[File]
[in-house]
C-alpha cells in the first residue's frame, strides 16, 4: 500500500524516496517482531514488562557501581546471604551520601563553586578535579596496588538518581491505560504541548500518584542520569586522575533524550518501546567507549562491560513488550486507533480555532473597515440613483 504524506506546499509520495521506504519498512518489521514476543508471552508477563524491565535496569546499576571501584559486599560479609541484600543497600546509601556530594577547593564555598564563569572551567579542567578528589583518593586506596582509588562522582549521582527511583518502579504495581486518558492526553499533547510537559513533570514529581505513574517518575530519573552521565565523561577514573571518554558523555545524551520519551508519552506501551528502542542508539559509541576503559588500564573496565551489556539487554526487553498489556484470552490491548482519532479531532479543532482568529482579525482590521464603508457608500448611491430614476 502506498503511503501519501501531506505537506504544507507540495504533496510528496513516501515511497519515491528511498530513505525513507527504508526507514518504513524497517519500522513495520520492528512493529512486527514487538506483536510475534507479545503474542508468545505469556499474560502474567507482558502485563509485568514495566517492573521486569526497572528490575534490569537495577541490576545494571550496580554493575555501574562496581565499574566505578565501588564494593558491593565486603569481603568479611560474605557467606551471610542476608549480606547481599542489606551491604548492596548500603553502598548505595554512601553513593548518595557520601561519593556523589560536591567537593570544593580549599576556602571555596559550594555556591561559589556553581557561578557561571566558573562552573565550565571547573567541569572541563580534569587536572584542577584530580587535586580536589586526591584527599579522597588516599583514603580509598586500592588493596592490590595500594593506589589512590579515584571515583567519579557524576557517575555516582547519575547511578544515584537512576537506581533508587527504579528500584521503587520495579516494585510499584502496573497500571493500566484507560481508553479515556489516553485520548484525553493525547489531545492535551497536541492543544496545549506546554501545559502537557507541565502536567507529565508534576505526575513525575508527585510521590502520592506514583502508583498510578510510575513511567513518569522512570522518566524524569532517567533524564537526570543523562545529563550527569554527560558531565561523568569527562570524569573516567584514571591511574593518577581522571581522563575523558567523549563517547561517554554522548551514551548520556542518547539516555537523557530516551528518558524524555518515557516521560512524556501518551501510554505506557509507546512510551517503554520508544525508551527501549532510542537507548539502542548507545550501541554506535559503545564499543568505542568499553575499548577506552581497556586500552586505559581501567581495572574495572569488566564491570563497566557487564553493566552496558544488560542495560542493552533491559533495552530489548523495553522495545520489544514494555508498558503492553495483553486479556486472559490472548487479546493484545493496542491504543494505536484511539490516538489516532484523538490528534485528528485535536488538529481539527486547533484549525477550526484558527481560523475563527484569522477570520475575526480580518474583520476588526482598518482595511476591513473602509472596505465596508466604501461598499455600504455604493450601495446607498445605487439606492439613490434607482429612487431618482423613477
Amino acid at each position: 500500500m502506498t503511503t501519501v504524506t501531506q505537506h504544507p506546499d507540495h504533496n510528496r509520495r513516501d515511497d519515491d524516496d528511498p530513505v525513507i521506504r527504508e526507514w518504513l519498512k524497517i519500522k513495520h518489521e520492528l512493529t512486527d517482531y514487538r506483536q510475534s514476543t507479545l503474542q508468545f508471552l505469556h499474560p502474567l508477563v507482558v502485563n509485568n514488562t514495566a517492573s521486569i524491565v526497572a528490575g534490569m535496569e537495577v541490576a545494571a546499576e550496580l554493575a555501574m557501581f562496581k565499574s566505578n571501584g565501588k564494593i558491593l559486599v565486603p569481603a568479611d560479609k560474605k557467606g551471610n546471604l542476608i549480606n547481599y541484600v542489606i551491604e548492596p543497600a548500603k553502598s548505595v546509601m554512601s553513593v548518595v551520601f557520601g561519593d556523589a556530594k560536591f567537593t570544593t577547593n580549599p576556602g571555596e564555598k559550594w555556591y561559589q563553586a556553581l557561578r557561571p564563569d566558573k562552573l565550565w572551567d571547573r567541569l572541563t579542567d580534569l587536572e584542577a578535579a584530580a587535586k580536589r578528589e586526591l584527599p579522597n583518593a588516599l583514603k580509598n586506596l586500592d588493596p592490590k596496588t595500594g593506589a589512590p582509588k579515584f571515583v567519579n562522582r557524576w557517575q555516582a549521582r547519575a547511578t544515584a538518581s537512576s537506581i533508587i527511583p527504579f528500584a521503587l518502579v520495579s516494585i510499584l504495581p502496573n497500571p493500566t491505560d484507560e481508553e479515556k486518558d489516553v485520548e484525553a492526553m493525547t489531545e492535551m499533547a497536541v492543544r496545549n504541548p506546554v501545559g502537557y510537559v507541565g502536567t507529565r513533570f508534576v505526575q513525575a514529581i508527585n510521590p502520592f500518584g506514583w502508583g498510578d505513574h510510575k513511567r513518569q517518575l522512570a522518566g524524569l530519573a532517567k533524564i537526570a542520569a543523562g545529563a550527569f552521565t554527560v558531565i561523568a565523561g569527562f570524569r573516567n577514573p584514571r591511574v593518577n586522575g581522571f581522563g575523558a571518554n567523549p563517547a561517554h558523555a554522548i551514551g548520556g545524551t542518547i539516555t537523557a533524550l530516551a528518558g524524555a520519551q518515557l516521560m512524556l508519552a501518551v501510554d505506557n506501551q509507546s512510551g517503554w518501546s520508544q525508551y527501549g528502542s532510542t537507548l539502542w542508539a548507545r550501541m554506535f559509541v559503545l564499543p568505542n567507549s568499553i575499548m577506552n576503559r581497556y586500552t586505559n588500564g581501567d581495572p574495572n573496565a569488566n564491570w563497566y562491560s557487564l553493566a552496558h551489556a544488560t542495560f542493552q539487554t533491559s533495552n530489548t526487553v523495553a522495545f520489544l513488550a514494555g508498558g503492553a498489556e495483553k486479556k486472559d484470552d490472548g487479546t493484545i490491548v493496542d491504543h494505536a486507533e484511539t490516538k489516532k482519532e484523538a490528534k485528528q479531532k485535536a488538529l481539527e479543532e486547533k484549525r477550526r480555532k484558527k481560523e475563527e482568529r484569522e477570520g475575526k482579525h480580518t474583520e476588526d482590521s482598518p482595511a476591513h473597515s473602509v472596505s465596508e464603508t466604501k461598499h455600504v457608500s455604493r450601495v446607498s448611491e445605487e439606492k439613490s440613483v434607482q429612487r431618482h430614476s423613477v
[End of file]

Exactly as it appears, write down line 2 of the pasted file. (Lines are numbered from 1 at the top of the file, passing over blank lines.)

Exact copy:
C-alpha cells in the first residue's frame, strides 16, 4: 500500500524516496517482531514488562557501581546471604551520601563553586578535579596496588538518581491505560504541548500518584542520569586522575533524550518501546567507549562491560513488550486507533480555532473597515440613483 504524506506546499509520495521506504519498512518489521514476543508471552508477563524491565535496569546499576571501584559486599560479609541484600543497600546509601556530594577547593564555598564563569572551567579542567578528589583518593586506596582509588562522582549521582527511583518502579504495581486518558492526553499533547510537559513533570514529581505513574517518575530519573552521565565523561577514573571518554558523555545524551520519551508519552506501551528502542542508539559509541576503559588500564573496565551489556539487554526487553498489556484470552490491548482519532479531532479543532482568529482579525482590521464603508457608500448611491430614476 502506498503511503501519501501531506505537506504544507507540495504533496510528496513516501515511497519515491528511498530513505525513507527504508526507514518504513524497517519500522513495520520492528512493529512486527514487538506483536510475534507479545503474542508468545505469556499474560502474567507482558502485563509485568514495566517492573521486569526497572528490575534490569537495577541490576545494571550496580554493575555501574562496581565499574566505578565501588564494593558491593565486603569481603568479611560474605557467606551471610542476608549480606547481599542489606551491604548492596548500603553502598548505595554512601553513593548518595557520601561519593556523589560536591567537593570544593580549599576556602571555596559550594555556591561559589556553581557561578557561571566558573562552573565550565571547573567541569572541563580534569587536572584542577584530580587535586580536589586526591584527599579522597588516599583514603580509598586500592588493596592490590595500594593506589589512590579515584571515583567519579557524576557517575555516582547519575547511578544515584537512576537506581533508587527504579528500584521503587520495579516494585510499584502496573497500571493500566484507560481508553479515556489516553485520548484525553493525547489531545492535551497536541492543544496545549506546554501545559502537557507541565502536567507529565508534576505526575513525575508527585510521590502520592506514583502508583498510578510510575513511567513518569522512570522518566524524569532517567533524564537526570543523562545529563550527569554527560558531565561523568569527562570524569573516567584514571591511574593518577581522571581522563575523558567523549563517547561517554554522548551514551548520556542518547539516555537523557530516551528518558524524555518515557516521560512524556501518551501510554505506557509507546512510551517503554520508544525508551527501549532510542537507548539502542548507545550501541554506535559503545564499543568505542568499553575499548577506552581497556586500552586505559581501567581495572574495572569488566564491570563497566557487564553493566552496558544488560542495560542493552533491559533495552530489548523495553522495545520489544514494555508498558503492553495483553486479556486472559490472548487479546493484545493496542491504543494505536484511539490516538489516532484523538490528534485528528485535536488538529481539527486547533484549525477550526484558527481560523475563527484569522477570520475575526480580518474583520476588526482598518482595511476591513473602509472596505465596508466604501461598499455600504455604493450601495446607498445605487439606492439613490434607482429612487431618482423613477